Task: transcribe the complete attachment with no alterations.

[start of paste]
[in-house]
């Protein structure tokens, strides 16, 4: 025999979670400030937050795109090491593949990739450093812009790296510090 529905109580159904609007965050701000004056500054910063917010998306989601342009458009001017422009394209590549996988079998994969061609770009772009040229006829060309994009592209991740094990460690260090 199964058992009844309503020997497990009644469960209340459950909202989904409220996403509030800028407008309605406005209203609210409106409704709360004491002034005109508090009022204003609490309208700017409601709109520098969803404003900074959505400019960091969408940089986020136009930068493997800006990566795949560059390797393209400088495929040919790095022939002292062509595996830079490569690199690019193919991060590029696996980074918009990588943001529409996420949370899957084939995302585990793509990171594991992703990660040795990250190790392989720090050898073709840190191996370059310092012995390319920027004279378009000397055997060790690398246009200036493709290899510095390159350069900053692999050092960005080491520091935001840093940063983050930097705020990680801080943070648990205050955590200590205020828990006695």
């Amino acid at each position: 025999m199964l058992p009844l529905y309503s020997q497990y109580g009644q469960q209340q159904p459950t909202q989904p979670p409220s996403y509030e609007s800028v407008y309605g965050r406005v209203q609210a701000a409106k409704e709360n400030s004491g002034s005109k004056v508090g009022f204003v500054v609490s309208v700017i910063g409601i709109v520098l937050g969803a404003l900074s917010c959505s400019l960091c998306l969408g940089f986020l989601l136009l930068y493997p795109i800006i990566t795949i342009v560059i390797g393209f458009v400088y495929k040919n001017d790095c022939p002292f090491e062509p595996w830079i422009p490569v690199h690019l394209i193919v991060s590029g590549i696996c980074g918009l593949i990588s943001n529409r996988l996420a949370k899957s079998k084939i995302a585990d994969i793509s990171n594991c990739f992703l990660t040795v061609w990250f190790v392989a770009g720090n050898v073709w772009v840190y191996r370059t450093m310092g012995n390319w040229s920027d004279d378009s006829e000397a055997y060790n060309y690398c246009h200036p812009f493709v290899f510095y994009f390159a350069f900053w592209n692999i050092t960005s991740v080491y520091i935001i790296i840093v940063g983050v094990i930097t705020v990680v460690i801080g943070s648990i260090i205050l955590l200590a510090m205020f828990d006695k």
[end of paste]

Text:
[in-house]
């Protein structure tokens, strides 16, 4: 025999979670400030937050795109090491593949990739450093812009790296510090 529905109580159904609007965050701000004056500054910063917010998306989601342009458009001017422009394209590549996988079998994969061609770009772009040229006829060309994009592209991740094990460690260090 199964058992009844309503020997497990009644469960209340459950909202989904409220996403509030800028407008309605406005209203609210409106409704709360004491002034005109508090009022204003609490309208700017409601709109520098969803404003900074959505400019960091969408940089986020136009930068493997800006990566795949560059390797393209400088495929040919790095022939002292062509595996830079490569690199690019193919991060590029696996980074918009990588943001529409996420949370899957084939995302585990793509990171594991992703990660040795990250190790392989720090050898073709840190191996370059310092012995390319920027004279378009000397055997060790690398246009200036493709290899510095390159350069900053692999050092960005080491520091935001840093940063983050930097705020990680801080943070648990205050955590200590205020828990006695």
């Amino acid at each position: 025999m199964l058992p009844l529905y309503s020997q497990y109580g009644q469960q209340q159904p459950t909202q989904p979670p409220s996403y509030e609007s800028v407008y309605g965050r406005v209203q609210a701000a409106k409704e709360n400030s004491g002034s005109k004056v508090g009022f204003v500054v609490s309208v700017i910063g409601i709109v520098l937050g969803a404003l900074s917010c959505s400019l960091c998306l969408g940089f986020l989601l136009l930068y493997p795109i800006i990566t795949i342009v560059i390797g393209f458009v400088y495929k040919n001017d790095c022939p002292f090491e062509p595996w830079i422009p490569v690199h690019l394209i193919v991060s590029g590549i696996c980074g918009l593949i990588s943001n529409r996988l996420a949370k899957s079998k084939i995302a585990d994969i793509s990171n594991c990739f992703l990660t040795v061609w990250f190790v392989a770009g720090n050898v073709w772009v840190y191996r370059t450093m310092g012995n390319w040229s920027d004279d378009s006829e000397a055997y060790n060309y690398c246009h200036p812009f493709v290899f510095y994009f390159a350069f900053w592209n692999i050092t960005s991740v080491y520091i935001i790296i840093v940063g983050v094990i930097t705020v990680v460690i801080g943070s648990i260090i205050l955590l200590a510090m205020f828990d006695k």